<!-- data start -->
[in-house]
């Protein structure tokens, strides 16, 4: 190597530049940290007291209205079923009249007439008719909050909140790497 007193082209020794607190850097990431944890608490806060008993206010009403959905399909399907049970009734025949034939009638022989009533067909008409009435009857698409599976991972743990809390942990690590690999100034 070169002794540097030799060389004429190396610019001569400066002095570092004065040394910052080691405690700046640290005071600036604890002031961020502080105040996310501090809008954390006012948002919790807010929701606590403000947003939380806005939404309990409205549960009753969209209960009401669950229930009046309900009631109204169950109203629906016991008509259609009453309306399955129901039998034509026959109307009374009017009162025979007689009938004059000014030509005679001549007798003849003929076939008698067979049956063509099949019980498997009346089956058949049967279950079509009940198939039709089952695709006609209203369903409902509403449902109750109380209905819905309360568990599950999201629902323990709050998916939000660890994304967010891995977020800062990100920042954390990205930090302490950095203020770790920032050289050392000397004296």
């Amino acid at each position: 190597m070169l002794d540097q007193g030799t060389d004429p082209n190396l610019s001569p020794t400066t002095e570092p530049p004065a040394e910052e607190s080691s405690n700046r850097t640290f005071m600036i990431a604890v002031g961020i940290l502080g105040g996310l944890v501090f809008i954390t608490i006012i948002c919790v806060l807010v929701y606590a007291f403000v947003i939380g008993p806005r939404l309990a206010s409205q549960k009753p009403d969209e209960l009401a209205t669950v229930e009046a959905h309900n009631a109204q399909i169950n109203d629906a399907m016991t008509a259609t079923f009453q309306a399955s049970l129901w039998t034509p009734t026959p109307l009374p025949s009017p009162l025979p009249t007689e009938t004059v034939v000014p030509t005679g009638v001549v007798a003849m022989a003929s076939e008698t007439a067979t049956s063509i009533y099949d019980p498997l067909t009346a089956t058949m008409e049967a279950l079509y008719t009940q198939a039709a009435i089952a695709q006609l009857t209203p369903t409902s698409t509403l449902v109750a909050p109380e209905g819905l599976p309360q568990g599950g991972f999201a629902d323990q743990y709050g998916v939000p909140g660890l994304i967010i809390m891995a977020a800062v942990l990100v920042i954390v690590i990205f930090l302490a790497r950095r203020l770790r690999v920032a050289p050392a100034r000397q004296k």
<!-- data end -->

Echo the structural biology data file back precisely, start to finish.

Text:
[in-house]
């Protein structure tokens, strides 16, 4: 190597530049940290007291209205079923009249007439008719909050909140790497 007193082209020794607190850097990431944890608490806060008993206010009403959905399909399907049970009734025949034939009638022989009533067909008409009435009857698409599976991972743990809390942990690590690999100034 070169002794540097030799060389004429190396610019001569400066002095570092004065040394910052080691405690700046640290005071600036604890002031961020502080105040996310501090809008954390006012948002919790807010929701606590403000947003939380806005939404309990409205549960009753969209209960009401669950229930009046309900009631109204169950109203629906016991008509259609009453309306399955129901039998034509026959109307009374009017009162025979007689009938004059000014030509005679001549007798003849003929076939008698067979049956063509099949019980498997009346089956058949049967279950079509009940198939039709089952695709006609209203369903409902509403449902109750109380209905819905309360568990599950999201629902323990709050998916939000660890994304967010891995977020800062990100920042954390990205930090302490950095203020770790920032050289050392000397004296």
């Amino acid at each position: 190597m070169l002794d540097q007193g030799t060389d004429p082209n190396l610019s001569p020794t400066t002095e570092p530049p004065a040394e910052e607190s080691s405690n700046r850097t640290f005071m600036i990431a604890v002031g961020i940290l502080g105040g996310l944890v501090f809008i954390t608490i006012i948002c919790v806060l807010v929701y606590a007291f403000v947003i939380g008993p806005r939404l309990a206010s409205q549960k009753p009403d969209e209960l009401a209205t669950v229930e009046a959905h309900n009631a109204q399909i169950n109203d629906a399907m016991t008509a259609t079923f009453q309306a399955s049970l129901w039998t034509p009734t026959p109307l009374p025949s009017p009162l025979p009249t007689e009938t004059v034939v000014p030509t005679g009638v001549v007798a003849m022989a003929s076939e008698t007439a067979t049956s063509i009533y099949d019980p498997l067909t009346a089956t058949m008409e049967a279950l079509y008719t009940q198939a039709a009435i089952a695709q006609l009857t209203p369903t409902s698409t509403l449902v109750a909050p109380e209905g819905l599976p309360q568990g599950g991972f999201a629902d323990q743990y709050g998916v939000p909140g660890l994304i967010i809390m891995a977020a800062v942990l990100v920042i954390v690590i990205f930090l302490a790497r950095r203020l770790r690999v920032a050289p050392a100034r000397q004296k």